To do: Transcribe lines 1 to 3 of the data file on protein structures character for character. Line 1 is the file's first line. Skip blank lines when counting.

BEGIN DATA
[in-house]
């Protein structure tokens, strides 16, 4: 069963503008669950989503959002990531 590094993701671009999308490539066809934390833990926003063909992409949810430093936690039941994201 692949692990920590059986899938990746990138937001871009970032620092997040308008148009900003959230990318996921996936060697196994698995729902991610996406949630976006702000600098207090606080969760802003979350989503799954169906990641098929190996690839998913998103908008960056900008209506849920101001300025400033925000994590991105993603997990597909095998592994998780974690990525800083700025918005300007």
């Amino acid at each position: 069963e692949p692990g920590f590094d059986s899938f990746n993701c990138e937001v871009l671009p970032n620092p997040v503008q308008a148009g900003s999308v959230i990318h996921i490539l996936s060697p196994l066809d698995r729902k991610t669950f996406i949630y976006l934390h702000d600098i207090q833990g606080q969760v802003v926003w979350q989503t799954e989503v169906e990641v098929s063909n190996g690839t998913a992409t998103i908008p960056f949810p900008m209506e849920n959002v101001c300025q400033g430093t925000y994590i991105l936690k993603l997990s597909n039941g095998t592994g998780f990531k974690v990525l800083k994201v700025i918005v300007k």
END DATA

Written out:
[in-house]
């Protein structure tokens, strides 16, 4: 069963503008669950989503959002990531 590094993701671009999308490539066809934390833990926003063909992409949810430093936690039941994201 692949692990920590059986899938990746990138937001871009970032620092997040308008148009900003959230990318996921996936060697196994698995729902991610996406949630976006702000600098207090606080969760802003979350989503799954169906990641098929190996690839998913998103908008960056900008209506849920101001300025400033925000994590991105993603997990597909095998592994998780974690990525800083700025918005300007």
């Amino acid at each position: 069963e692949p692990g920590f590094d059986s899938f990746n993701c990138e937001v871009l671009p970032n620092p997040v503008q308008a148009g900003s999308v959230i990318h996921i490539l996936s060697p196994l066809d698995r729902k991610t669950f996406i949630y976006l934390h702000d600098i207090q833990g606080q969760v802003v926003w979350q989503t799954e989503v169906e990641v098929s063909n190996g690839t998913a992409t998103i908008p960056f949810p900008m209506e849920n959002v101001c300025q400033g430093t925000y994590i991105l936690k993603l997990s597909n039941g095998t592994g998780f990531k974690v990525l800083k994201v700025i918005v300007k």